Now, will she stay in the yard, or will she escape again? What will happen with her brother at the vet's today? Who can tell? Who can predict? Not I.

30 July, 2007

Dash, Dot and Dog Traps


The last three days have involved a lot of interaction with dog traps, as it turns out.

We hired a local company to help us trap Dot, and the only way they would do it was to come on Saturday morning and set the trap. They did so, and she walked in and tripped the gate mechanism within about 20 minutes. So, she was trapped. And stuck in that trap until Monday morning when we could take her to the vet for her spay.

Meanwhile, Dash was enjoying himself in the yard with his mom and little brothers. They all get along very well, and are very cute together. But he's not at all willing to let humans touch him, so we had been worried about how we were going to be able to catch him and get him to the vet on Monday with his sister.

So, this weekend was spent mostly out in the carport with Dottie in her trap, sitting with her, talking to her, and sleeping with her so that she wouldn't panic. She seemed to be most afraid of being alone, and having someone out there with her calmed her right down. We gave her treats, which she mostly ignored, and ice cubes - which she loved. The first thing she had done when she was caught was to destroy the two plastic bowls that were in the trap - and we couldn't get anything as big as a bowl in to her without risking her escape. So, it was a mess. I slept out there with her both nights - sleeping on the driveway is uncomfortable, even with the little mats I had to sleep on, but it was better than having Dottie crying all night long and even more traumatized.

At long last, Monday morning arrived. I tried to think positive, happy thoughts of success in terms of catching Dash, but that was to no avail. So, we had to take Dottie in and tell them that we weren't able to get our hands on Dash.

Luckily, the lady at the vet who has been helping us (she's a volunteer for Animals' Crusaders in Tucson, the only rescue group who cares about feral dogs, I think), once again came through. She had a trap she loaned us, so that we could set it out in the back yard for Dash, and she moved his appointment to Tuesday morning.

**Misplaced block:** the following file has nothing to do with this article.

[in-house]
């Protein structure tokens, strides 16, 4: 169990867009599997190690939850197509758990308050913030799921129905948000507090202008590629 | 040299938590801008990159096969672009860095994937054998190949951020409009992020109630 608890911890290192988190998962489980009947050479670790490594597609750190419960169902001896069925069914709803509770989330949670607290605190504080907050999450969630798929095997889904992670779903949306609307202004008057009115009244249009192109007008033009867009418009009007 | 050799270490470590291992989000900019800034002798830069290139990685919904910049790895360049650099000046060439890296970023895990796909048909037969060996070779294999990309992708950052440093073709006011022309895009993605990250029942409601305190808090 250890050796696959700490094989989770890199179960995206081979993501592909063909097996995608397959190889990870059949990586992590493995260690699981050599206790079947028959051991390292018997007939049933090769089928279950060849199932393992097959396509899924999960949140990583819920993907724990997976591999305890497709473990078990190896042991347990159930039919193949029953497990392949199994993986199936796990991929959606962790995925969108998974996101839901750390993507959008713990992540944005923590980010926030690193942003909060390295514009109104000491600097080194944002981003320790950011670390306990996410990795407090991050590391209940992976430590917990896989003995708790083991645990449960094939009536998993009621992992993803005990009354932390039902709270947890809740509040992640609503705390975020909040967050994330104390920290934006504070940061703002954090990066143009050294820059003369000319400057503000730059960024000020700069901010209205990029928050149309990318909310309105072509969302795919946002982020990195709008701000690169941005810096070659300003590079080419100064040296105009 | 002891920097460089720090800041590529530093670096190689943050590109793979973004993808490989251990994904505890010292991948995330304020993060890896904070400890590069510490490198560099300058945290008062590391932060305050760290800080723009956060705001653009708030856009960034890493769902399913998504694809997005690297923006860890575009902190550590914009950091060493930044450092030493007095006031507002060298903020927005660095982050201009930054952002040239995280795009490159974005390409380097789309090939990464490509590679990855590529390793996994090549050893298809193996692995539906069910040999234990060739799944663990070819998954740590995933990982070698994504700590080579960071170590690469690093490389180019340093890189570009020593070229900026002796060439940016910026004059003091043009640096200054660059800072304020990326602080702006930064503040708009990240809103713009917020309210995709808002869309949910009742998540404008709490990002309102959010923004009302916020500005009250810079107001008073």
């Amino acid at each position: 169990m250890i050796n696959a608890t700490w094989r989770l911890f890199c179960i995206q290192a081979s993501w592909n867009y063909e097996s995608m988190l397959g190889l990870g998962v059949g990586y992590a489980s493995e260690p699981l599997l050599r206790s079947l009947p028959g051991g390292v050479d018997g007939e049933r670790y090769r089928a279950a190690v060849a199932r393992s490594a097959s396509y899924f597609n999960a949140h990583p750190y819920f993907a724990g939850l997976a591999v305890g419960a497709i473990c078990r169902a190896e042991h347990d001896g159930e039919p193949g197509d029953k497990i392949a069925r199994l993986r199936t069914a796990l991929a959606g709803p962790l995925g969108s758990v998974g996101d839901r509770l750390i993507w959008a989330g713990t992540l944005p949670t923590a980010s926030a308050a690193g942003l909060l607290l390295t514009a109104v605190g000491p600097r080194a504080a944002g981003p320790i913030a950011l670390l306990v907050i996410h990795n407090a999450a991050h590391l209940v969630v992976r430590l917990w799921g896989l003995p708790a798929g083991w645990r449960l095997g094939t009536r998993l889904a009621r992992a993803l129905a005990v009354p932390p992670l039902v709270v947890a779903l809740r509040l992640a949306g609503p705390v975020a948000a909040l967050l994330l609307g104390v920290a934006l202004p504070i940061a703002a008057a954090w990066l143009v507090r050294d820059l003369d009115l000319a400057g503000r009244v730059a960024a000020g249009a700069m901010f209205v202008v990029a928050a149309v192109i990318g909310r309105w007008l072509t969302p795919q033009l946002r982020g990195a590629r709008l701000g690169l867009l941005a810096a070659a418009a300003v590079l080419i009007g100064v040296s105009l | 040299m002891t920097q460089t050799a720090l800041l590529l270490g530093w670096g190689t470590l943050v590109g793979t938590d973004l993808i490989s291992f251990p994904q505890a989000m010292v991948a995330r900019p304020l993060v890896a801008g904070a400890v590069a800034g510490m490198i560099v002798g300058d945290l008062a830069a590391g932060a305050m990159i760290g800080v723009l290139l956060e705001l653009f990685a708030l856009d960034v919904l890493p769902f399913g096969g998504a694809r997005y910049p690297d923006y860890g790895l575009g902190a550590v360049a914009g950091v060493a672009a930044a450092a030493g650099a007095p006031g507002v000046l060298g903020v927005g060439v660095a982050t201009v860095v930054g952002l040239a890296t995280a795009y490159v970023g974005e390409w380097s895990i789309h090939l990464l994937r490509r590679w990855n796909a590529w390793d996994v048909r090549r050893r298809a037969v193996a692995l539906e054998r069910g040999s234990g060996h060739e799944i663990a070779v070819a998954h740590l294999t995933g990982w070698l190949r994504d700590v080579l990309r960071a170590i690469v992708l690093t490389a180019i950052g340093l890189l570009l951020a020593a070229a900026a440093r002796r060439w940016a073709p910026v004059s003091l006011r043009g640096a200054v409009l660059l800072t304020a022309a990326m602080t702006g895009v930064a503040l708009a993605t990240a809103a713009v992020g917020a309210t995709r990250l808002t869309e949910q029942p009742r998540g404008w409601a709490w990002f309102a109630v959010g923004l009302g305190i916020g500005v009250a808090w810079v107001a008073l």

John and I set the trap with bait=hot dogs (argh - had to buy hot dogs at the supermarket! ugh!), and then left Dash alone in the yard with it. Since we had tried to catch him in various ways earlier this morning, he wasn't going to have anything to do with us - and he wasn't going to come near any weird trap-looking thing, at least as long as we were around. So, John left and I went inside and waited.

Two hours later, I heard the 'clunk' of the gate closing in the trap, and went out to the yard to find Dash sitting in there, wondering what the heck he'd gotten himself into. John was able to come home over the lunch hour so we could move Dash in his trap to the carport, where it's cooler and sheltered from any rain we might have.

So, we again have a dog in a box in the carport, one more night. It's good, but I was so looking forward to being done with this whole trapped, panicky, puppy gig! And it turns out that Dot has sarcoptic mange - which is curable with treatment, but is infectious...so we'll see how Dash and everyone else does. We may have to end up treating a lot of dogs for mange, since we don't have a way to separate Dot away from everyone else, given that Roxie and her pups are already segregated from Zero, Sally and Gator. We've maxed out on our ability to segregate dogs.

The big question that neither John nor I know how to answer is this: what happens to Dash and Dot in the long run? We haven't been able to come close to finding homes for the eminently adoptable Roxie, Pan and Iorek - and D&D are not at all close to being adoptable in any reasonable sense. They may never be. There is no room at the Animals' Crusaders shelter, and no other shelter takes ferals; several animal rescue types have told us that they'd recommend killing D&D, because they're not going to be placeable. We've taken that option off the table - but we don't have a workable option to substitute it with. Yet.

27 July, 2007

Dash and Dot Saga


Yesterday morning, something surprising happened. I was (as I had been doing every morning) walking Roxie out to where Haku, Dash and Dot were hanging out, in order to try to lure them back into the yard with us. Well, this time Dash followed us back into the yard, and found a tug toy there that he liked. He picked it up, and took it out to share with Dot. Before I knew it, he had tugged Dot into the yard with the tug toy! So I simply closed the gate behind them, and, voila! Two more dogs safely in our custody. Or so I hoped.

I had been talking with a representative of the group Animal Crusaders (the ONLY group in Tucson who will do ANYTHING to help feral dogs...which will be the subject of some later rant, I think) about trapping Dash and Dot; we'd made the appointment with the only Vet in town who'll work on feral dogs to have Dash and Dot neutered/spayed, get their shots, and get them a general health check. That appointment is Monday morning - D & D tugged each other into our yard on the preceding Thursday. So, I called up my contact with AC and said 'no need for traps, as it turns out'. They did loan me a giant dog carrier which we are supposed to use to transport D&D to the vet Monday morning. They are very very very good people.